In spite of Governor Cuomo’s honorable and farsighted decision to ban hydraulic fracturing in New York State, the exploitation of salt caverns (with a capacity of 88.2 million gallons) to store Liquid Petroleum Gas in a 14 acre lined surface pond above Seneca Lake is still part of Big Oil’s wide-ranging and multifaceted strategy to transform our region into a center for shale gas distribution. According to a U.S. Salt LLC acquisition press release issued by Inergy (now Crestwood), the Houston based corporation freely acknowledged that, “this transaction is yet another example of the successful execution on our plan to build an integrated natural gas storage and transportation hub in the Northeast”.
Any nature lover who has driven along Route 14 and 14A knows in their heart that this stretch of land is a national treasure. The farm stands and wineries overlook a panorama of stunning valleys nestled alongside the most pristine lake in a world-class collection of lakes. Yet the grassroots environmental organization Gas Free Seneca claims the Crestwood project involves the construction of a new rail and truck transfer facility consisting of a six-rail siding capable of allowing the loading and unloading of 24 rail cars within 12 hours and a truck loading station capable of loading four trucks per hour. This depot will be able to run 24 hours a day, 7 days a week, year round, bringing trucks and train cars filled with propane and butane in and out of this facility in a constant cycle. And all of this must be considered in the context of other terrible risks like roof collapses, gas explosions, and water contamination.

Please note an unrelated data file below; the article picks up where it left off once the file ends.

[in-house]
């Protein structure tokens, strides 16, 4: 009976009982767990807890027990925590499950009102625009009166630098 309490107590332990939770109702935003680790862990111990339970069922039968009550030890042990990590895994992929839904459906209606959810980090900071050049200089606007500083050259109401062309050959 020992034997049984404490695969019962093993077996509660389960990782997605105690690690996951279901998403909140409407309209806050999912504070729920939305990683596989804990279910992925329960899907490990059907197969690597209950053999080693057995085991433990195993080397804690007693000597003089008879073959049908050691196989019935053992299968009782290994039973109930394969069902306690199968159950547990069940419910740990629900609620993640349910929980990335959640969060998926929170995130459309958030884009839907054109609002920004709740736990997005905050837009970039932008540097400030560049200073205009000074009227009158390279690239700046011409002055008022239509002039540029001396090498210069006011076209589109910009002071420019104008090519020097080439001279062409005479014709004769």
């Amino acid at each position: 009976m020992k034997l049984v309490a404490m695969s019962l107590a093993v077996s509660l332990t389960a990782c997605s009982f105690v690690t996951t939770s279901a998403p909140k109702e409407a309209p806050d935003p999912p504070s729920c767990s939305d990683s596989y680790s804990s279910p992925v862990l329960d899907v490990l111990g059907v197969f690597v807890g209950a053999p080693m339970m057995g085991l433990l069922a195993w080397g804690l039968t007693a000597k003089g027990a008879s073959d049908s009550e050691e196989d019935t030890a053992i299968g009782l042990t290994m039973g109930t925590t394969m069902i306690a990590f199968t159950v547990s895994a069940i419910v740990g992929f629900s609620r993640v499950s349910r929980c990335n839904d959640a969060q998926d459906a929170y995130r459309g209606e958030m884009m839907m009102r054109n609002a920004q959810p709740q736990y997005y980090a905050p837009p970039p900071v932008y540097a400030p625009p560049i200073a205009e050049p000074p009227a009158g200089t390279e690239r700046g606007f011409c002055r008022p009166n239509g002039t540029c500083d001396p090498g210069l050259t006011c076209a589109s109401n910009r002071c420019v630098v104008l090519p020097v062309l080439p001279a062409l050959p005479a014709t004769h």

Fortunately courageous environmental activists are demonstrating at the Crestwood facility, and they are galvanizing anyone who cares about protecting this priceless jewel to use every nonviolent means available to stop this corporate highjacking. They are showing that losing one's land base to the forces of greed is a worst penalty than jail.
Speaking on a global level, the most advanced scientific assessments have shown that the entire planetary hydrologic cycle is unstable due to the release of carbon emissions, the loss of stratospheric ozone and the extinction of animal and insect species. In ways, the very engines of evolution are broken. In light of our planet's tremendous fragility, the last thing that is needed is another "transportation hub in the Northeast."